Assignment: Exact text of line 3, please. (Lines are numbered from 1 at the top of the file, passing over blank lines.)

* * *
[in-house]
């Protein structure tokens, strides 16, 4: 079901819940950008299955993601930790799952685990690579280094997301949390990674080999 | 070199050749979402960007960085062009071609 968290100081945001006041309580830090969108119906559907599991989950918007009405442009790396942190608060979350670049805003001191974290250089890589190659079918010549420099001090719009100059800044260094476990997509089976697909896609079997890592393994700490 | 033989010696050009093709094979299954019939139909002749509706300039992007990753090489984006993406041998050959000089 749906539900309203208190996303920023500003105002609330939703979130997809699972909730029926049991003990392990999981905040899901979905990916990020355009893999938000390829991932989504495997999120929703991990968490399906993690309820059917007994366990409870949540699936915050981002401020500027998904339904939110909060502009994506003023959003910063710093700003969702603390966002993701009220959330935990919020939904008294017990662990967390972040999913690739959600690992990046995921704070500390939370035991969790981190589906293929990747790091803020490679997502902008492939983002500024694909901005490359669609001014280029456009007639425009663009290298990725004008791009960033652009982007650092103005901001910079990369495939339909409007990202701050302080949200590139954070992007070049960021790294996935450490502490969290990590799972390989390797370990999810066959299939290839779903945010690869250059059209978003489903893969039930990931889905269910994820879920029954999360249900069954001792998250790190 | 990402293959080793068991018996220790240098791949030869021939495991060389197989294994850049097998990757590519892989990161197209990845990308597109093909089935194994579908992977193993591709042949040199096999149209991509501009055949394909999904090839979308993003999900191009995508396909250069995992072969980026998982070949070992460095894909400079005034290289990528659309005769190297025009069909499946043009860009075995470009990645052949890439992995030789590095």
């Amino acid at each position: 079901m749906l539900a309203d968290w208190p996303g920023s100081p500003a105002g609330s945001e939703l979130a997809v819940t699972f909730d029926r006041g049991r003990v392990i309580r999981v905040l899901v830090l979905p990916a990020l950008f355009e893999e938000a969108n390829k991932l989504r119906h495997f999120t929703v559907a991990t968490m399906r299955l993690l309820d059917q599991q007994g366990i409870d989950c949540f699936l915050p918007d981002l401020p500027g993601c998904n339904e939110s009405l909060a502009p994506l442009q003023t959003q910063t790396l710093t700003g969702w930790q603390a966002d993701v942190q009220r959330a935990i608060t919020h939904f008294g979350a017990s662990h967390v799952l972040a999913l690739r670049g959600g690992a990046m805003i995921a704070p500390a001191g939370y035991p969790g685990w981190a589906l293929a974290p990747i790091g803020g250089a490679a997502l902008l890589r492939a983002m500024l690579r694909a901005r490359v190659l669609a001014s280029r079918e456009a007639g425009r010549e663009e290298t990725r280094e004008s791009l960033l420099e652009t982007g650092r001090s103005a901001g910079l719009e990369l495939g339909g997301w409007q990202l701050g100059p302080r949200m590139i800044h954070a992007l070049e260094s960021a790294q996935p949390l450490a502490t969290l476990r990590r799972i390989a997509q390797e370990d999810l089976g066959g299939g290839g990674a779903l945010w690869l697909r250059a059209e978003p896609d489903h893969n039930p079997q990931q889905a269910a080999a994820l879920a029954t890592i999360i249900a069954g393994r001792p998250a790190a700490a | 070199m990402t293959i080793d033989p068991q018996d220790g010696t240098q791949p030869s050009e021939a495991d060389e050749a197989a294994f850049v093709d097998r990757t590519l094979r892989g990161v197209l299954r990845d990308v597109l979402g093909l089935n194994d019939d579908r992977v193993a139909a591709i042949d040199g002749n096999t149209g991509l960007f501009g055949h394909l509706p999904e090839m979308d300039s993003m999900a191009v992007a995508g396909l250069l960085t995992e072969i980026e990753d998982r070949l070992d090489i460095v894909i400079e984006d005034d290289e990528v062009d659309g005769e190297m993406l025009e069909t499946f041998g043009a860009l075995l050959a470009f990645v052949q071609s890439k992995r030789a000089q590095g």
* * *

């Amino acid at each position: 079901m749906l539900a309203d968290w208190p996303g920023s100081p500003a105002g609330s945001e939703l979130a997809v819940t699972f909730d029926r006041g049991r003990v392990i309580r999981v905040l899901v830090l979905p990916a990020l950008f355009e893999e938000a969108n390829k991932l989504r119906h495997f999120t929703v559907a991990t968490m399906r299955l993690l309820d059917q599991q007994g366990i409870d989950c949540f699936l915050p918007d981002l401020p500027g993601c998904n339904e939110s009405l909060a502009p994506l442009q003023t959003q910063t790396l710093t700003g969702w930790q603390a966002d993701v942190q009220r959330a935990i608060t919020h939904f008294g979350a017990s662990h967390v799952l972040a999913l690739r670049g959600g690992a990046m805003i995921a704070p500390a001191g939370y035991p969790g685990w981190a589906l293929a974290p990747i790091g803020g250089a490679a997502l902008l890589r492939a983002m500024l690579r694909a901005r490359v190659l669609a001014s280029r079918e456009a007639g425009r010549e663009e290298t990725r280094e004008s791009l960033l420099e652009t982007g650092r001090s103005a901001g910079l719009e990369l495939g339909g997301w409007q990202l701050g100059p302080r949200m590139i800044h954070a992007l070049e260094s960021a790294q996935p949390l450490a502490t969290l476990r990590r799972i390989a997509q390797e370990d999810l089976g066959g299939g290839g990674a779903l945010w690869l697909r250059a059209e978003p896609d489903h893969n039930p079997q990931q889905a269910a080999a994820l879920a029954t890592i999360i249900a069954g393994r001792p998250a790190a700490a | 070199m990402t293959i080793d033989p068991q018996d220790g010696t240098q791949p030869s050009e021939a495991d060389e050749a197989a294994f850049v093709d097998r990757t590519l094979r892989g990161v197209l299954r990845d990308v597109l979402g093909l089935n194994d019939d579908r992977v193993a139909a591709i042949d040199g002749n096999t149209g991509l960007f501009g055949h394909l509706p999904e090839m979308d300039s993003m999900a191009v992007a995508g396909l250069l960085t995992e072969i980026e990753d998982r070949l070992d090489i460095v894909i400079e984006d005034d290289e990528v062009d659309g005769e190297m993406l025009e069909t499946f041998g043009a860009l075995l050959a470009f990645v052949q071609s890439k992995r030789a000089q590095g």